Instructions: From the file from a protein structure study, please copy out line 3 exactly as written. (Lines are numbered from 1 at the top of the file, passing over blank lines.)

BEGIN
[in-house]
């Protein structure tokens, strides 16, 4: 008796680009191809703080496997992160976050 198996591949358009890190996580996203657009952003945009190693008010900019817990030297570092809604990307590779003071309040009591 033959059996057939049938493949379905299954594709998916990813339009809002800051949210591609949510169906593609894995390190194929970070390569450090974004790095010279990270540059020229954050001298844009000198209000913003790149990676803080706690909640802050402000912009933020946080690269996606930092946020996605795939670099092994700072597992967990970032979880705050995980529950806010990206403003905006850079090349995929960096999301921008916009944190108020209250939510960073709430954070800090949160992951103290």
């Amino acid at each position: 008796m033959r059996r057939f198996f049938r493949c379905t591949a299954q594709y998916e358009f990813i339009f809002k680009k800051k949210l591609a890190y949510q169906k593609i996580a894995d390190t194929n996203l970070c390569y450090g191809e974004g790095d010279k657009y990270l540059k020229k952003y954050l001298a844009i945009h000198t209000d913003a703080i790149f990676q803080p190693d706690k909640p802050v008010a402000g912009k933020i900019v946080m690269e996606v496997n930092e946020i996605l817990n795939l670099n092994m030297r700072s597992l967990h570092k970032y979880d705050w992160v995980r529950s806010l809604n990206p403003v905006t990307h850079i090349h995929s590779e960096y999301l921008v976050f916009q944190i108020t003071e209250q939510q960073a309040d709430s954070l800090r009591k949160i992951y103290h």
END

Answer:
């Amino acid at each position: 008796m033959r059996r057939f198996f049938r493949c379905t591949a299954q594709y998916e358009f990813i339009f809002k680009k800051k949210l591609a890190y949510q169906k593609i996580a894995d390190t194929n996203l970070c390569y450090g191809e974004g790095d010279k657009y990270l540059k020229k952003y954050l001298a844009i945009h000198t209000d913003a703080i790149f990676q803080p190693d706690k909640p802050v008010a402000g912009k933020i900019v946080m690269e996606v496997n930092e946020i996605l817990n795939l670099n092994m030297r700072s597992l967990h570092k970032y979880d705050w992160v995980r529950s806010l809604n990206p403003v905006t990307h850079i090349h995929s590779e960096y999301l921008v976050f916009q944190i108020t003071e209250q939510q960073a309040d709430s954070l800090r009591k949160i992951y103290h």